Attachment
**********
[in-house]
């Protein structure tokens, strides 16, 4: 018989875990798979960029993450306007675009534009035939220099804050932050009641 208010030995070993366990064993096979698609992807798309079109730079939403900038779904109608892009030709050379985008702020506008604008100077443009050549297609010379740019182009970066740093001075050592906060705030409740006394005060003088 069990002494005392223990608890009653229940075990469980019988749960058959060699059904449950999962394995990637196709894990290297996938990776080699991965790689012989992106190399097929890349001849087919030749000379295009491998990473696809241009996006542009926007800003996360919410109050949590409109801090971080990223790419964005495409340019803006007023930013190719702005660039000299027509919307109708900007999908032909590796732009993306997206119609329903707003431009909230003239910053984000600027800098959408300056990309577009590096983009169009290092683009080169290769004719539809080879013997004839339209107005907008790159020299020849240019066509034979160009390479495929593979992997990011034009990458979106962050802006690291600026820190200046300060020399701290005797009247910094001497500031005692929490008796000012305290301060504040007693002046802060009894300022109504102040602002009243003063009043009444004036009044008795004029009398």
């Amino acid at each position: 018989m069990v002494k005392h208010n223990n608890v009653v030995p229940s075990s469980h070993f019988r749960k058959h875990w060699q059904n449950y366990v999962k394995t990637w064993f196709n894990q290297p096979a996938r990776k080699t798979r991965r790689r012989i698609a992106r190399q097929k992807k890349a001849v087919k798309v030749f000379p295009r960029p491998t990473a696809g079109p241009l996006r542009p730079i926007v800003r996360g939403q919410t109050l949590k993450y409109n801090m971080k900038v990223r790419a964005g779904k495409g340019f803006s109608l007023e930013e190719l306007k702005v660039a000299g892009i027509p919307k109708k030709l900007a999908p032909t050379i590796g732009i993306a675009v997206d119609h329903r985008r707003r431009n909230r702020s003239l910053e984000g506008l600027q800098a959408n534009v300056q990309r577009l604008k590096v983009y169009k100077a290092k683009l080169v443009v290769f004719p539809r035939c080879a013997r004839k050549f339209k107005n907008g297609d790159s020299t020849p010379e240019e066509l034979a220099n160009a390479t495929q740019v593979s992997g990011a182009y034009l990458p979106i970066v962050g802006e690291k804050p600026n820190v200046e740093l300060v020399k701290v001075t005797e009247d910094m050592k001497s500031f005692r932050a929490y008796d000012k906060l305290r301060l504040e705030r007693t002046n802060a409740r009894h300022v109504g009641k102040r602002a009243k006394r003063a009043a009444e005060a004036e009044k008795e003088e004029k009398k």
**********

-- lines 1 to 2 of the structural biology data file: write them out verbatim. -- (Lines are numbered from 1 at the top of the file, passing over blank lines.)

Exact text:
[in-house]
């Protein structure tokens, strides 16, 4: 018989875990798979960029993450306007675009534009035939220099804050932050009641 208010030995070993366990064993096979698609992807798309079109730079939403900038779904109608892009030709050379985008702020506008604008100077443009050549297609010379740019182009970066740093001075050592906060705030409740006394005060003088 069990002494005392223990608890009653229940075990469980019988749960058959060699059904449950999962394995990637196709894990290297996938990776080699991965790689012989992106190399097929890349001849087919030749000379295009491998990473696809241009996006542009926007800003996360919410109050949590409109801090971080990223790419964005495409340019803006007023930013190719702005660039000299027509919307109708900007999908032909590796732009993306997206119609329903707003431009909230003239910053984000600027800098959408300056990309577009590096983009169009290092683009080169290769004719539809080879013997004839339209107005907008790159020299020849240019066509034979160009390479495929593979992997990011034009990458979106962050802006690291600026820190200046300060020399701290005797009247910094001497500031005692929490008796000012305290301060504040007693002046802060009894300022109504102040602002009243003063009043009444004036009044008795004029009398």